I asked on MathSE What are the various respects under which a logic can deviate from classical logic, thus being “ non-classical”? and received one short answer. So, I'm interested in responses from Philosophy SE, too.
In what ways can a logic deviate from classical logic? I think one can find rather easily a list (though maybe incomplete) of non-classical logics. But it seems more difficult to find a presentation of the field that exhibits in a systematic fashion under which respects a logic can be non-classical.
The aspects I can think of are the following:
- Type of objects over which quantifiers range --> first-order/ second-order logic
- Validity of "ex falso" or not --> paraconsistent logics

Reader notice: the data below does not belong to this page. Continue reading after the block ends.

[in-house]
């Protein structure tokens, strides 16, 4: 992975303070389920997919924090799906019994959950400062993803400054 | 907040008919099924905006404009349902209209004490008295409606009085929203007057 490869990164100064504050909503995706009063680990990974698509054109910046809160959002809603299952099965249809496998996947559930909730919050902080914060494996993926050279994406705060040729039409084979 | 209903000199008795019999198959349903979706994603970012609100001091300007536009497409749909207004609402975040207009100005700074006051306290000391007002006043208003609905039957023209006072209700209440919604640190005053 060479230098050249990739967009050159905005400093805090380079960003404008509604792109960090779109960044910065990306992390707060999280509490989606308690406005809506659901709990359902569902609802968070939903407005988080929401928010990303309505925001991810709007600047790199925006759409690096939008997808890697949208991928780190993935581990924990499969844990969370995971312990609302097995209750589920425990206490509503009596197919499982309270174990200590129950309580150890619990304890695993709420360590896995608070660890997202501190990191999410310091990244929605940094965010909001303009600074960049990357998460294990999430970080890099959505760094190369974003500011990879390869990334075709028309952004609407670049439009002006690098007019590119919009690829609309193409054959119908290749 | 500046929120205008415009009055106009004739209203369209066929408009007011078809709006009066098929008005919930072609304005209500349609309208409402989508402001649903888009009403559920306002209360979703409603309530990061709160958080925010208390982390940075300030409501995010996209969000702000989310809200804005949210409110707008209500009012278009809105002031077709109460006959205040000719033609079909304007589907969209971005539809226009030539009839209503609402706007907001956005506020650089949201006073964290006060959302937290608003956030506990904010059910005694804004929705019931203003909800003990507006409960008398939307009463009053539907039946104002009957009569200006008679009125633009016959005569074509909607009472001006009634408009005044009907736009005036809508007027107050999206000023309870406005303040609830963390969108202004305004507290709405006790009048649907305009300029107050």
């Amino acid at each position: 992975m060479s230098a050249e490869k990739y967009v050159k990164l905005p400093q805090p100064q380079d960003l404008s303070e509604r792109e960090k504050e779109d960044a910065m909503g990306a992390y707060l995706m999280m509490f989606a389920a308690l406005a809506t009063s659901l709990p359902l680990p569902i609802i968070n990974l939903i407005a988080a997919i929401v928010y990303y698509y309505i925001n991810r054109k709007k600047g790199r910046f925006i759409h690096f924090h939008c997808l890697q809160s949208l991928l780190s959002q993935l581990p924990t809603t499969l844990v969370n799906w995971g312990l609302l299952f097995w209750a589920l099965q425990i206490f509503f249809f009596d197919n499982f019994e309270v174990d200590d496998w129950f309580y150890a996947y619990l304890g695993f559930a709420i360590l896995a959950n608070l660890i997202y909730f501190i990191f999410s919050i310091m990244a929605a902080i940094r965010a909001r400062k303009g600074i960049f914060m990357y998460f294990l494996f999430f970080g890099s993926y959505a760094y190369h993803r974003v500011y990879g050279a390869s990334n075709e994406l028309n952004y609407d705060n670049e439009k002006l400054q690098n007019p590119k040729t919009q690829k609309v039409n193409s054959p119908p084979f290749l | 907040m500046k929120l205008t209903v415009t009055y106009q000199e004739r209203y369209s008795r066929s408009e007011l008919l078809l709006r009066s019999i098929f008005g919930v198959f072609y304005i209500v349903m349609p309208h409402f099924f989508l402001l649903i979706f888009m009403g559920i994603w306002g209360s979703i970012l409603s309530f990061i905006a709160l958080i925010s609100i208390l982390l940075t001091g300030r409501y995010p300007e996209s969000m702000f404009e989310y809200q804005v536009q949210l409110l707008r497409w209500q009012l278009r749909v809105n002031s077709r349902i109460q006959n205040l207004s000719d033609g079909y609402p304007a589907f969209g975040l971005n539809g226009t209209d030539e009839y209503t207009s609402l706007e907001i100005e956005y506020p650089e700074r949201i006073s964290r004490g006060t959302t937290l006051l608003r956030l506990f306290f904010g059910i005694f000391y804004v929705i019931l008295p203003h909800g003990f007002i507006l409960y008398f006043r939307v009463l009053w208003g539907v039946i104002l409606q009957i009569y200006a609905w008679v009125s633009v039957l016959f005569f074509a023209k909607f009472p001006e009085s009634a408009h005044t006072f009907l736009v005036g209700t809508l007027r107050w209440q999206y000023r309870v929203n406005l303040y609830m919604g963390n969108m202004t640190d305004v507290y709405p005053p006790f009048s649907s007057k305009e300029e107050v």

- Use of modal operators, or not --> modal logics
- Finite or infinite number of premises --> compactness maybe?
There is an attempt at such a presentation in Theodore Sider's book Logic For Philosophy, but I'd be much interested in other references.
Note: I'm not asking for an absolutely complete list of points of departure from classical logic; I suppose it would be too long. Rather, what interests me is the systematicity of the presentation.